Tuesday, May 27, 2014

Like a Boss

Recently, Stow turned three...

Scooter by Mom, hat by Big Sissy.
...like a boss.

We hadn't had a party in a long time, so we decided to throw a birthday/Memorial Day/survived-an-unbelievably-long-winter-and-third-back-surgery party. Stow likes cars and trucks and digging, so the obvious choice was a construction party.

Big Sissy came and performed her usual awesomeness on the cakes.

The non-GFCF cake.
GFCF brownies with icing--notice the fork damage?
I'm way too cheap to have a fancy gluten-free, dairy-free, nut-free cake made, so I picked up some GFCF brownie mix and icing for the kids and ordered a good ol' store-bought cake (with butter cream icing, yum!) for the rest of us.

Third birthdays are my favorite, and Stow rocked it. If friends came bearing gifts, he took them to the gift table, chanting, "My present. My present." When it came time for the cake, he waited (somewhat patiently), beaming as people sang for him before blowing out the candles right on cue. Of course, he also managed to dig his fork into both cakes before anyone could stop him. Then again, what do you expect from a boy who sincerely believed all the food and drink were just for him?

Stow single-handedly cleaning out the snacks before the first guests arrive.


Turning three also means Stow has "aged out" of the Early Intervention (EI) therapies he's been getting for most of the past two years. Two days before Stow's birthday, a certificate arrived for him in the mail. It read: "Congratulations! You have successfully completed the Early Intervention Program." Woo hoo! Stow successfully turned three! Tomorrow I fully expect a certificate congratulating me for getting out of bed on a Wednesday.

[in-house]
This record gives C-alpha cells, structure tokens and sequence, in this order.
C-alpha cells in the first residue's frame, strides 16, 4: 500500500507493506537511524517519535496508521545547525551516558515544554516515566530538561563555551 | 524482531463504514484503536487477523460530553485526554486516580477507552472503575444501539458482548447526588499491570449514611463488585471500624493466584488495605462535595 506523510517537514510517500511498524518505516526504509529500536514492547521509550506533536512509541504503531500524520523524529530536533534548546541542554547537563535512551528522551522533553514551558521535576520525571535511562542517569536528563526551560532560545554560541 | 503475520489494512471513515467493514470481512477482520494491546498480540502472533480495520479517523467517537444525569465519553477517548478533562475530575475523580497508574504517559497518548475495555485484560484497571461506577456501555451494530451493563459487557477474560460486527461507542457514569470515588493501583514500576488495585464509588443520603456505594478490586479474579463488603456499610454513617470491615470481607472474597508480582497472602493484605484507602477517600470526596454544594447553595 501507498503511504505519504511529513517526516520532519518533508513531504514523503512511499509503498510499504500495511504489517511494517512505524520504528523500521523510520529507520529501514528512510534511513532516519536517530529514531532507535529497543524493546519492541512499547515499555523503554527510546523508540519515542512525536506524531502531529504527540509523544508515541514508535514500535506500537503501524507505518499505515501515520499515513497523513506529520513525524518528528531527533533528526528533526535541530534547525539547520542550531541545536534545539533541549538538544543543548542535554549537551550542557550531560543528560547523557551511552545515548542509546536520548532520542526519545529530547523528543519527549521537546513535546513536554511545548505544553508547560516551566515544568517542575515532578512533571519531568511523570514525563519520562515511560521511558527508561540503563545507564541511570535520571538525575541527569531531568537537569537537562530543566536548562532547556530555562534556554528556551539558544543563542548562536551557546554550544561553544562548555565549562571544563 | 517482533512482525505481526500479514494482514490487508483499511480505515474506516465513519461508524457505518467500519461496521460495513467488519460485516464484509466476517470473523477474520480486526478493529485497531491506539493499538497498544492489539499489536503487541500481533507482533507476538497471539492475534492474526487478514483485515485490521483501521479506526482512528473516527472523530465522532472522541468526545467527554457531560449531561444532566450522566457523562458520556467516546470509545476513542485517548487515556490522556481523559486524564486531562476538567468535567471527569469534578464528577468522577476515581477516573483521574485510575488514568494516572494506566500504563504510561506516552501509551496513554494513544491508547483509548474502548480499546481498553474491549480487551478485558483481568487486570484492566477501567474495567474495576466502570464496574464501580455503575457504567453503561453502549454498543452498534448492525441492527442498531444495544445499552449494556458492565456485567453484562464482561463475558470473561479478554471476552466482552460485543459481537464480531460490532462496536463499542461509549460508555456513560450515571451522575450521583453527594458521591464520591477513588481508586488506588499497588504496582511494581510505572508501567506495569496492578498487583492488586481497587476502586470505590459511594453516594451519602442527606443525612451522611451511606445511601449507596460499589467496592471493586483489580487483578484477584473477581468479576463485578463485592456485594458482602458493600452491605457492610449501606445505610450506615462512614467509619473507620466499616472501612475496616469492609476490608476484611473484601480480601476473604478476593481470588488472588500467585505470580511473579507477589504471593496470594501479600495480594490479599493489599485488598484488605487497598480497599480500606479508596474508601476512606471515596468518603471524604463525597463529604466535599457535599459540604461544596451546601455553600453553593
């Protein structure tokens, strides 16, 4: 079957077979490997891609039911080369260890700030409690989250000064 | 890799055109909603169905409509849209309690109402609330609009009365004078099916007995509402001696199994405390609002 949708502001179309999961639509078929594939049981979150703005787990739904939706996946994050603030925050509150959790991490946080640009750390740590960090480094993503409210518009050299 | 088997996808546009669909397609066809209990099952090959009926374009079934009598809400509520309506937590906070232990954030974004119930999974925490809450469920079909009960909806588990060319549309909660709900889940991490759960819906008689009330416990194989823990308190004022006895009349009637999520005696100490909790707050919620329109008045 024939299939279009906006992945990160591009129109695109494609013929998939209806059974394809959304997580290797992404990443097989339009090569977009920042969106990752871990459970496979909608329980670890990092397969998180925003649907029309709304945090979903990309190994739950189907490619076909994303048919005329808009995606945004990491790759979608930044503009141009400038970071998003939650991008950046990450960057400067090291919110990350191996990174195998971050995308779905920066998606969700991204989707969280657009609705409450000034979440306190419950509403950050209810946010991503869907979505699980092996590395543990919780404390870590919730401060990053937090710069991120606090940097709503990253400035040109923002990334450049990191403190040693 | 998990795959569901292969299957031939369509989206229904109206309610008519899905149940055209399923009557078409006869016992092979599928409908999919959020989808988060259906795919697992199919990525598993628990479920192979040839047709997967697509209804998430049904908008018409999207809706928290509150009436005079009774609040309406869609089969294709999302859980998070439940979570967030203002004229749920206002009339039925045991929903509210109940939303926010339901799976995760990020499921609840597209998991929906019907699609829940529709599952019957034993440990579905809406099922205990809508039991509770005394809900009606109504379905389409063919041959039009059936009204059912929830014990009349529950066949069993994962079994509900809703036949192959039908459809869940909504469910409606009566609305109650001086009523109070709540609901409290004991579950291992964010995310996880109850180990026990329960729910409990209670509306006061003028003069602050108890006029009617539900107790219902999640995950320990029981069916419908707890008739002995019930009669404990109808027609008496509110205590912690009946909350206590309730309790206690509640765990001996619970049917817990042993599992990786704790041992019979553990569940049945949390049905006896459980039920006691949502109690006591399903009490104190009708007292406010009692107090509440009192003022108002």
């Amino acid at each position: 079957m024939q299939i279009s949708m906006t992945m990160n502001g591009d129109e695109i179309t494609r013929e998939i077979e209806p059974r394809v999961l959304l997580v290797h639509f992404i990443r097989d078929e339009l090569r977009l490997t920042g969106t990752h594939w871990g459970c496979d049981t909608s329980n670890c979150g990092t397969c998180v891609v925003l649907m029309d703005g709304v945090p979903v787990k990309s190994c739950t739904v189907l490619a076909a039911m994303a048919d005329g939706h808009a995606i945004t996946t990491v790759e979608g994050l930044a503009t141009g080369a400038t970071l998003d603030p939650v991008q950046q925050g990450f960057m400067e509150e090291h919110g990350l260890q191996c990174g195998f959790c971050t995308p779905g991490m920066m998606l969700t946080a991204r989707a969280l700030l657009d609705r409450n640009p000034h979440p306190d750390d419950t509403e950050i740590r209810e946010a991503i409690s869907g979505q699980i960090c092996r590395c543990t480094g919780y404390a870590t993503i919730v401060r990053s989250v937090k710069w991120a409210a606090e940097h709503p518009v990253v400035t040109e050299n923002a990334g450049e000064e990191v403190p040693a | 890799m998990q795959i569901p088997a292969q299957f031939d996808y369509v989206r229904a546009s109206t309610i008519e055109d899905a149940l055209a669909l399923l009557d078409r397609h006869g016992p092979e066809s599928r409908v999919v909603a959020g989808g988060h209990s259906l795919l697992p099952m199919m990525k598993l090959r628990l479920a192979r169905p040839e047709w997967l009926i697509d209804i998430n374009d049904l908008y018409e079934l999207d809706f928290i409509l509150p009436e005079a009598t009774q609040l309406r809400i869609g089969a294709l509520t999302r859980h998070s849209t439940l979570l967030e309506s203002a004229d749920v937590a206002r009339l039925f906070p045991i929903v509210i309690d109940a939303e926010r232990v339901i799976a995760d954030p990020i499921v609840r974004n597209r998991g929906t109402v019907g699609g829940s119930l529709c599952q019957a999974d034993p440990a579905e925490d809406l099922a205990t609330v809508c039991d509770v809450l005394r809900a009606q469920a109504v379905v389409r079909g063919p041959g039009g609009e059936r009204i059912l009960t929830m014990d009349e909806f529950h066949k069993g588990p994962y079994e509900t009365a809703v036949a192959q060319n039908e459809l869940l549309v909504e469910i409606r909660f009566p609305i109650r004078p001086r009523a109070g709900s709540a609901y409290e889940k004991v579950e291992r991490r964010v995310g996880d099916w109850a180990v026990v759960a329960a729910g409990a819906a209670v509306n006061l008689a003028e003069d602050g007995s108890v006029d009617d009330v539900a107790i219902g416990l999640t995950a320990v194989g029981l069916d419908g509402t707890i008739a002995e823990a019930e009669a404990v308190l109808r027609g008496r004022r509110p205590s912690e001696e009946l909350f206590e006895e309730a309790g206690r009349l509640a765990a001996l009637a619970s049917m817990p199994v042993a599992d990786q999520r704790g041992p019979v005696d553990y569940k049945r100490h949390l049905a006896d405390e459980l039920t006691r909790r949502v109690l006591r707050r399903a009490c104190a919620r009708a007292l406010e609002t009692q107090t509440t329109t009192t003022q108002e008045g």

Don't get me wrong. I appreciate the gesture and have been happy with the various supports that EI has provided; I just have very mixed feelings about the fact one "ages out" of it. I could do without a certificate reminding us of this big and somewhat scary transition. Plus, I forgot to take pictures of Stow with all the therapists who have worked with him the last two years, so now I'm feeling bummed about how totally unprepared I seem to be for this whole thing (even now).

The good news (I guess) is that Stow will go directly into the early education program at the local public school (with his very own IEP and everything). It's a logical next step for a kid who has experienced as many delays and who shows so many gaps (even still) in his development, but it's still a bit heart-wrenching. I think we both believed that maybe all of our work was enough to get him beyond this particular set of challenges, so it's hard not to be bummed that it hasn't. Thank goodness there's a safety net! Funny how some things can be so good and so heartbreaking all at the same time -- kind of like when you realize your youngest is growing up, and there's not a darn thing you can do to stop it.***


***Yes, I realize this is a post full of half-formed ideas. That's why I included more pictures than usual--you know, to make up for my complete inability to come up with five coherent paragraphs. Why you gotta be so critical anyway? Sheesh.

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